The Martin Luther King holiday often features stills and videos of Dr. King delivering his “I Have a Dream” during the March on Washington in 1963. And it is a brilliant speech.
But it is not his only brilliant speech. Dr. King, of course, delivered many more.
Since Norway has been in the news in the United States and around the world lately, (and January 15 is Dr. King’s actual birthday) today is the perfect day to present Dr. King’s Nobel acceptance speech and lecture.
In both the acceptance speech and lecture, he both indicts an unjust society while remaining boldly optimistic that it can change. It is quite the balancing act.
It is a balancing act that we are still trying to achieve: overcoming our “moral and spiritual lag” by choosing and embracing love.
(Recipients of the Nobel Peace Prize are selected by the Norwegian Nobel Committee. The committee members are appointed by the Norwegian Parliament. Dr. King was the youngest recipient of the award at the time.)
A few excerpts. First, from his acceptance speech:
“I’ve Been to the Mountaintop,” given on April 3, was the last speech Dr. King delivered.
Read the text and listen to the speech below. I’ve also included a recording of Robert Kennedy delivering the sad news about Dr. King’s assassination to a shocked crowd in Indiana.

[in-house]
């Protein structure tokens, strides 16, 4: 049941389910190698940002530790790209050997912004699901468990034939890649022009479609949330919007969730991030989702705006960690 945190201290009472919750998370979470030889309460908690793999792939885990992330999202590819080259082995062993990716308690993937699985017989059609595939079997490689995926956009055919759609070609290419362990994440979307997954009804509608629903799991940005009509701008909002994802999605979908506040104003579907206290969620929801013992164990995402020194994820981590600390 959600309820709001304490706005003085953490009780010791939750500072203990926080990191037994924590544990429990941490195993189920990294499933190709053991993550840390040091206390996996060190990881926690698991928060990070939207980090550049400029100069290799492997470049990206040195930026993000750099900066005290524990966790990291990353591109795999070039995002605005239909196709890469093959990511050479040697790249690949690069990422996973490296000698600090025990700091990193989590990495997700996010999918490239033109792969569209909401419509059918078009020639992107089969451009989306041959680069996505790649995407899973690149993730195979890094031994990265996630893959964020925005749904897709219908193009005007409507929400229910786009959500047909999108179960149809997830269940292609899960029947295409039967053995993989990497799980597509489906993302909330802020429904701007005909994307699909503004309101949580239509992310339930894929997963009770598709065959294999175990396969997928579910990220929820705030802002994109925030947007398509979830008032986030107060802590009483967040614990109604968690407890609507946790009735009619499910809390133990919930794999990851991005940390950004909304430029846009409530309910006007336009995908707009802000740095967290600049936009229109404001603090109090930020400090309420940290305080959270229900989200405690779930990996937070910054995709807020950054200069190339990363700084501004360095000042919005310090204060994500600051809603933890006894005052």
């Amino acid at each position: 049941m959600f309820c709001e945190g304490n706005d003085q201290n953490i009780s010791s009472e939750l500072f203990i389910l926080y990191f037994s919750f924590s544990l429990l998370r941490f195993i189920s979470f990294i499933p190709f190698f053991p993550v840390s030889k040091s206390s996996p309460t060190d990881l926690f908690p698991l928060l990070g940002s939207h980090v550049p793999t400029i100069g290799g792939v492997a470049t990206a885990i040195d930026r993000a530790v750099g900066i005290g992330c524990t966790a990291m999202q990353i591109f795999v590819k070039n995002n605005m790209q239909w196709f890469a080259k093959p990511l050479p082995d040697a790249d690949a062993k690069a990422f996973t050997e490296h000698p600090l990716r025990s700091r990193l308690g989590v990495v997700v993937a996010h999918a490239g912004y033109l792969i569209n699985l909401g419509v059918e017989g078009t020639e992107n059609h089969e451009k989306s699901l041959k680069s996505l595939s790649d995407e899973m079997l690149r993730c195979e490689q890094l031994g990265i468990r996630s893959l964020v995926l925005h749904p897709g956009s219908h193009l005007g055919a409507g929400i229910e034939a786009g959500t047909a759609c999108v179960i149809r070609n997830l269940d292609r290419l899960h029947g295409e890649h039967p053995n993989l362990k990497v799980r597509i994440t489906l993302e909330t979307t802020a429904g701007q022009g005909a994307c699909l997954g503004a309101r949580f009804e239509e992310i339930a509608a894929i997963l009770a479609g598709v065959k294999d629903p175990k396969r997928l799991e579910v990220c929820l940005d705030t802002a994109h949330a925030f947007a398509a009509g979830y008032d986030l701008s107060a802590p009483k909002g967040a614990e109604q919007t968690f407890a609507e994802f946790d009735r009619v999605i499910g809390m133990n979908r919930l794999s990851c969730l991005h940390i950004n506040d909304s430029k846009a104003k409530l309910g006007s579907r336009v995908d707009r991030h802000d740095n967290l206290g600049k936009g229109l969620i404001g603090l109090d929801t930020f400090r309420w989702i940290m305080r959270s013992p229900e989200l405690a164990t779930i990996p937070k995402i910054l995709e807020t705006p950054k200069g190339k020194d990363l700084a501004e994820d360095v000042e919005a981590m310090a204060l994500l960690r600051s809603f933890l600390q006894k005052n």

Finally, follow Rep. John Lewis’ insights on Dr. King’s assassination on Twitter.
And so I’m happy tonight; I’m not worried about anything; I’m not fearing any man. Mine eyes have seen the glory of the coming of the Lord. –Dr. Martin Luther King, Jr.
“I’ve Been to the Mountaintop” audio.
Robert Kennedy’s announcement of Dr. King’s assassination.
We end Black History Month with a few speeches from a most “dangerous” leader: Dr. Martin Luther King, Jr.
Some may find it hard to believe that the oft-quoted Dr. King–with his holiday and national memorial, as well as streets and schools named in his honor–was ever considered to be dangerous. The FBI thought otherwise. Alarmed by the increasing stature he won after delivering the I Have a Dream Speech, the FBI’s surveillance of Dr. King sped into overdrive.
Yes. The very speech that is now so familiar to so many.
The power of the “I Have a Dream” speech, however, was that it was built, in part, on the solid foundation of outstanding speeches and oratory before it. So read or listen to his 1955 Address to the Montgomery Improvement Association and his 1957 “Give Us the Ballot,” speech at the Prayer Pilgrimage for Freedom (an event held at the Lincoln Memorial in Washington, D.C.): lesser known speeches that no doubt helped build Dr. King’s stature.
Also be sure to read the Address at the Conclusion of the Selma to Montgomery March, ahead of President Obama’s visit to Selma, AL next week to mark the 50th Anniversary of the “Bloody Sunday” march.
Words most certainly have power.